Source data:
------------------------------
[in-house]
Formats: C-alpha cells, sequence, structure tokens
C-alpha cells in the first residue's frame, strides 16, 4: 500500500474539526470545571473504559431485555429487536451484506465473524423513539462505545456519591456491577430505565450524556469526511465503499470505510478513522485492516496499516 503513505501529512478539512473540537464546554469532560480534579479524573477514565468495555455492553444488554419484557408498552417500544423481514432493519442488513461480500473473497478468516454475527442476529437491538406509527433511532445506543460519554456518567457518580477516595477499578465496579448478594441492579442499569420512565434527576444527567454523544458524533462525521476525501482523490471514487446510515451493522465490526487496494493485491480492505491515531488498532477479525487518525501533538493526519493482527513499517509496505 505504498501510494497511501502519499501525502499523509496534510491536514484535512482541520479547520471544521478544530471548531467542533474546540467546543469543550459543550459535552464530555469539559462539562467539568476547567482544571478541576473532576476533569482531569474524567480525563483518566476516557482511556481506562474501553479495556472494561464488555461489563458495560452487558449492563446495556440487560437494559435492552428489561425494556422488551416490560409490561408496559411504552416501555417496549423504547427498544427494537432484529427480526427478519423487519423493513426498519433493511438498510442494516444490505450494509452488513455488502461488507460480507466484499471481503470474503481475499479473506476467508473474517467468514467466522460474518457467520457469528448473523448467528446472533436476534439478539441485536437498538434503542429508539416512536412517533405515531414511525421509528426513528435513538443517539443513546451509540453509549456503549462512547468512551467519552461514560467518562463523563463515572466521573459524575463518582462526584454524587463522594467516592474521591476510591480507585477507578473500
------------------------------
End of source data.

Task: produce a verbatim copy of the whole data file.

[in-house]
Formats: C-alpha cells, sequence, structure tokens
C-alpha cells in the first residue's frame, strides 16, 4: 500500500474539526470545571473504559431485555429487536451484506465473524423513539462505545456519591456491577430505565450524556469526511465503499470505510478513522485492516496499516 503513505501529512478539512473540537464546554469532560480534579479524573477514565468495555455492553444488554419484557408498552417500544423481514432493519442488513461480500473473497478468516454475527442476529437491538406509527433511532445506543460519554456518567457518580477516595477499578465496579448478594441492579442499569420512565434527576444527567454523544458524533462525521476525501482523490471514487446510515451493522465490526487496494493485491480492505491515531488498532477479525487518525501533538493526519493482527513499517509496505 505504498501510494497511501502519499501525502499523509496534510491536514484535512482541520479547520471544521478544530471548531467542533474546540467546543469543550459543550459535552464530555469539559462539562467539568476547567482544571478541576473532576476533569482531569474524567480525563483518566476516557482511556481506562474501553479495556472494561464488555461489563458495560452487558449492563446495556440487560437494559435492552428489561425494556422488551416490560409490561408496559411504552416501555417496549423504547427498544427494537432484529427480526427478519423487519423493513426498519433493511438498510442494516444490505450494509452488513455488502461488507460480507466484499471481503470474503481475499479473506476467508473474517467468514467466522460474518457467520457469528448473523448467528446472533436476534439478539441485536437498538434503542429508539416512536412517533405515531414511525421509528426513528435513538443517539443513546451509540453509549456503549462512547468512551467519552461514560467518562463523563463515572466521573459524575463518582462526584454524587463522594467516592474521591476510591480507585477507578473500